Other helpful tips:
Show interest in the program! If the program has and information session near you, GO! The session will of course be informative and you'll have a great chance to ask questions to program officials and alumni, but it's a perfect chance to build some recognition. The session I went to had good food too - can't be beat! If no session is available to you, contact the program and ask about alumni in your area that you can chat with. There is a question on the application about contact you have had with the program and alumni, be sure to have a good answer!

There you have it. Best of luck with the application.

Saturday, April 12, 2008

Mobile Phones End Poverty!

I plan to write about my application and interview for MiF, but this is something I just couldn't pass up. This is a New York Times piece about mobile phones in the developing world and the HUGE impact they have on people's lives and economic well being. It's a long article - 8 pages - but absolutely wonderful. The article centers around a Nokia employee who's job is to track how mobile users in developing areas use phones, and what their 'ideal' phone would be. He then feeds this info to the Nokia design teams.

The article brings up a few amazing points. As income rises for a given person living in poverty, where is the largest increase in spending? Healthcare? Better housing? Better food? Nope, mobile phones. People who previously had basically no means of communication with people who are not close by can not be connected with everyone. Imaging the productivity gains when a poor farmer can call ahead to wholesalers or retailers, communicate what he has to sell before traveling all the way to market, and arrange for sales? The seller can plan and manage inventory much better and the farmer can get good information on what is in demand and what isn't. He can pre-arrange sales, eliminating some of his risk and perhaps getting better prices too. LBS published a study in 2005 that showed that for every 10 unit increase in mobile phones per 100 people GDP rose 0.5%, incredible!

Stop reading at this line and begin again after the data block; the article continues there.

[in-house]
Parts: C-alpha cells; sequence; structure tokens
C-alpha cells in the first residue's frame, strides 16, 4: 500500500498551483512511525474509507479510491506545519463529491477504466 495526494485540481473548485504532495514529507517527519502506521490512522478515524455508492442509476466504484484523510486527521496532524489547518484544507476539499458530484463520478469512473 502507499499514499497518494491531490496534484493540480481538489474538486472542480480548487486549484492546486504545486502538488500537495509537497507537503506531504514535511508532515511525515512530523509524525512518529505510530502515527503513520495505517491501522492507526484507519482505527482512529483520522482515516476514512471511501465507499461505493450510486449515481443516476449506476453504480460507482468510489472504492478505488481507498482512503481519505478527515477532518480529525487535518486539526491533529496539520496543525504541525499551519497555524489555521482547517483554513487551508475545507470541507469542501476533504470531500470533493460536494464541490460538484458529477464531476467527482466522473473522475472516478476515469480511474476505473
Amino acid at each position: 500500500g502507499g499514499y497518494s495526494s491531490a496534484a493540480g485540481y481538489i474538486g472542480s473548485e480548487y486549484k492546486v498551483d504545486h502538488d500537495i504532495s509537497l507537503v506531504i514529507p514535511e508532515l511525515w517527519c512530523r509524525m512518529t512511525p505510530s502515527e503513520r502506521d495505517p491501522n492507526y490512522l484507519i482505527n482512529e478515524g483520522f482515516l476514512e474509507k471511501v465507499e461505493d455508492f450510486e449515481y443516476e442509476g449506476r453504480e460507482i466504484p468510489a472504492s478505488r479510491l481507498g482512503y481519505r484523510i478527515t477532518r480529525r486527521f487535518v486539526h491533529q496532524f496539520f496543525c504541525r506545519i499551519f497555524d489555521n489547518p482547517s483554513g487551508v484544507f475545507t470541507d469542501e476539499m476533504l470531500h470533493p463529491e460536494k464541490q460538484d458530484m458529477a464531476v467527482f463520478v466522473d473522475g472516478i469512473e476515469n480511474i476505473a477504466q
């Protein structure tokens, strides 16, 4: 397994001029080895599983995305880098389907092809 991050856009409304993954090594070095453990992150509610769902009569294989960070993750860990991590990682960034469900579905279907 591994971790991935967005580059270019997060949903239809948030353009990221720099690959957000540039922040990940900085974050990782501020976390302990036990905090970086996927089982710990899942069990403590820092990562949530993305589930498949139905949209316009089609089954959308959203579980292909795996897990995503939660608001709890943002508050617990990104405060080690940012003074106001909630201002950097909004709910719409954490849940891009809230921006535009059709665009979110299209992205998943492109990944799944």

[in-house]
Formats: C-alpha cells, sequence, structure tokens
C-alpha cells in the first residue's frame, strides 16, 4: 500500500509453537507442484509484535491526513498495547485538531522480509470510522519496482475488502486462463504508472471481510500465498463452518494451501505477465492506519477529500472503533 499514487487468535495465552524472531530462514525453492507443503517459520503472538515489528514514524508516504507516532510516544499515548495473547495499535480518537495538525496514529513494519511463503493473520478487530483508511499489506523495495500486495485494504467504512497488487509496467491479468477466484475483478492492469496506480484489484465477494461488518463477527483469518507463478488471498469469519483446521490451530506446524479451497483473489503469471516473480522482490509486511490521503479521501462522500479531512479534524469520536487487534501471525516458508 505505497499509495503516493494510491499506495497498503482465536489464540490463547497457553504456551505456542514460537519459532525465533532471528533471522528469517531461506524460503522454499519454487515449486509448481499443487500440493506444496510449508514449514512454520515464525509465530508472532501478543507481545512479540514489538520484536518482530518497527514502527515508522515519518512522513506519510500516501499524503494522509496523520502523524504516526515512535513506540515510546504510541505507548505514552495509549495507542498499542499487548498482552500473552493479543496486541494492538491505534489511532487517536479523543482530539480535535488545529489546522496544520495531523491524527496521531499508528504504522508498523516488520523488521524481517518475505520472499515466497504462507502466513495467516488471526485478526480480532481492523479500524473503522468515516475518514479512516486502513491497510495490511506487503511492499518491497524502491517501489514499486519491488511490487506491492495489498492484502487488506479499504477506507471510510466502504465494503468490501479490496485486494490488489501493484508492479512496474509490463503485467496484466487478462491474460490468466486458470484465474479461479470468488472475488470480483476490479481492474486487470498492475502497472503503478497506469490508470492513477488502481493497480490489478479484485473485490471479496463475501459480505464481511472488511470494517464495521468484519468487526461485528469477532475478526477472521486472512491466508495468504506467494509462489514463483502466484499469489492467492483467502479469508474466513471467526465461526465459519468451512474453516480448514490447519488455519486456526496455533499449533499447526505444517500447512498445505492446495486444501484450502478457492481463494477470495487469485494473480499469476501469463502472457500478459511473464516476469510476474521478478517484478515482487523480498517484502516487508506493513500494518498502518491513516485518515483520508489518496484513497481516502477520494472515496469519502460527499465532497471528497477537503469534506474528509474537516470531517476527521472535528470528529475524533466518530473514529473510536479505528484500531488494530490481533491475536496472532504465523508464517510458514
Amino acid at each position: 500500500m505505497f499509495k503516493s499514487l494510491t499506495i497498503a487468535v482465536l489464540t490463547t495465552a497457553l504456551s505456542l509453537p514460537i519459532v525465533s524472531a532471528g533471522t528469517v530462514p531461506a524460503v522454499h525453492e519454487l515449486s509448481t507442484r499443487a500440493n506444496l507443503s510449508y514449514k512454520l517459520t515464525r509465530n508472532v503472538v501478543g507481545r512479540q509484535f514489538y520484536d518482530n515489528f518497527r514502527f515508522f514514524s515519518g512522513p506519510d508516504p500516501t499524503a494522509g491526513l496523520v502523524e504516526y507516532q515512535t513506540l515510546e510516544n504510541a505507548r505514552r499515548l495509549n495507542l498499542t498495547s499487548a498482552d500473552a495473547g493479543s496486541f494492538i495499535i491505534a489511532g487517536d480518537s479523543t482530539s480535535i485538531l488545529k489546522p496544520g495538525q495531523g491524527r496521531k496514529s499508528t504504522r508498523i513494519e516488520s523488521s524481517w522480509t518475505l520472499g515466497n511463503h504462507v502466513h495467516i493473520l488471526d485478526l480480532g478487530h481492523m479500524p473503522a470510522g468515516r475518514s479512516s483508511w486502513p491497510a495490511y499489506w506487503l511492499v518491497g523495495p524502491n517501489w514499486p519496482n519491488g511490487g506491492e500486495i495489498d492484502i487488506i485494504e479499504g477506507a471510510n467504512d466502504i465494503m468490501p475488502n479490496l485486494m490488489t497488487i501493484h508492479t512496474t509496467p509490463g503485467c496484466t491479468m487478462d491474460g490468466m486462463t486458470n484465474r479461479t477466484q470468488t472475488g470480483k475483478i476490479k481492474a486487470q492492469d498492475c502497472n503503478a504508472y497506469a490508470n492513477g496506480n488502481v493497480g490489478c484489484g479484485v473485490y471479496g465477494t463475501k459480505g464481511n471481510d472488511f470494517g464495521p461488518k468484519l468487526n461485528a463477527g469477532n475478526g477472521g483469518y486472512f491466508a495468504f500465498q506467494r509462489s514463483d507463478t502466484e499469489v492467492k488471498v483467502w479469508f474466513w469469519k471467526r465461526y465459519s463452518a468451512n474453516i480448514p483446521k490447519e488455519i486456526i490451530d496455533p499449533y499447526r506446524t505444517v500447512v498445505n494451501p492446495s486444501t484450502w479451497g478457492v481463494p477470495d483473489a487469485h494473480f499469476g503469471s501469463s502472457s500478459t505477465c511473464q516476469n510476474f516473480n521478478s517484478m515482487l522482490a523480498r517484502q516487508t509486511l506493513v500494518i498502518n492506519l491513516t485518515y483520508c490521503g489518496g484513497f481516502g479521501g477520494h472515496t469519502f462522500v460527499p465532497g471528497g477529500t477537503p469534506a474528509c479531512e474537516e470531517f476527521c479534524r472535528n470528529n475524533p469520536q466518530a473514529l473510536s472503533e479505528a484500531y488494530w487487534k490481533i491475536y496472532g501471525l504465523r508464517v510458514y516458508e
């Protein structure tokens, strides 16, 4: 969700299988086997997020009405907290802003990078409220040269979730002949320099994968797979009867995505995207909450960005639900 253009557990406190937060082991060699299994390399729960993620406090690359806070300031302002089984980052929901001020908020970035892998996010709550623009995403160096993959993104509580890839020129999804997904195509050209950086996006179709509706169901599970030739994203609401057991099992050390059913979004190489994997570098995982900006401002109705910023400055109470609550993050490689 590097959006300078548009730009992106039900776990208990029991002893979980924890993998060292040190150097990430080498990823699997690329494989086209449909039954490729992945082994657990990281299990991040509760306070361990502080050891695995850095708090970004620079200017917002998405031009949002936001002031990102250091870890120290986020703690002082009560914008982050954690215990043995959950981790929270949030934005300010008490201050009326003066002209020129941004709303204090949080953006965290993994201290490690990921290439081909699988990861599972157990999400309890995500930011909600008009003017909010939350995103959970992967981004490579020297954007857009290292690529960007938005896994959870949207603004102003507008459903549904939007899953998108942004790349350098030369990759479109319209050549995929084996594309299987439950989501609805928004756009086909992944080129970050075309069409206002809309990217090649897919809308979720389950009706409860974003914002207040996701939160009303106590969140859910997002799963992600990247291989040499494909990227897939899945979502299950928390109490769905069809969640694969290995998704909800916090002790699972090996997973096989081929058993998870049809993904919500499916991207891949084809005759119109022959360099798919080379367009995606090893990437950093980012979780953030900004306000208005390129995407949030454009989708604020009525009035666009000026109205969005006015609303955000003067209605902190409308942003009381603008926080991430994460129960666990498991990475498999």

The article goes on to discuss how phones are changing lives in other ways too, like for money transfer for people who don't typically have bank accounts. A city dweller for instance who want to send money to family in a village can buy a prepaid mobile phone card and instead of using it, he/she can call a 'phone lady' in the village, who hires her phone to villagers when they want to make a call, and give her the code of the prepaid card. The phone lady then gives the cash amount of the card to the family member, minus a commission. Ingenious!

The article wraps up with what Nokia and others are doing to sell phones to the poor. Can they make money selling to people who only earn $1-2 a day? Looks like they are working on ways to bring cost down low enough that they can sell to this segment. This must one of the greatest uptapped markets in the history of mankind.

Why is this so good? The more I read the more I believe that the solution to the poverty issue isn't more aid. Aid gets wasted or even stolen by the hands it passes though, and it doesn't seem to be effective in creating sustainable economic growth. Mobile phones however give people an asset that substantially improves their productivity. Higher productivity brings higher economic well being, and this is a self reinforcing cycle - high well being provides opportunities to further raise well being.

A big hats off to Nokia and the other phone makers for tackling this and The New York Times for writing about it.

Tuesday, April 8, 2008

First Post

London sojourn....

In just over 4 months I will be moving to London to attend the Masters in Finance program at London Business School. This blog will be about the my adventures, mishaps, and all of the wisedom I come across.

I want to give readers:
- Information about the MiF program, including application, preparation, course work, etc.
- Tales from that city on the Thames
- A front line view of the job market facing those aspiring for the financial markets

A brief bit about me, I'm an American who's spent the last 6 years stumbling about in Japan, first as a teacher on the JET program then in investor relations in Tokyo.

Ok, let's get started on this Sojourn...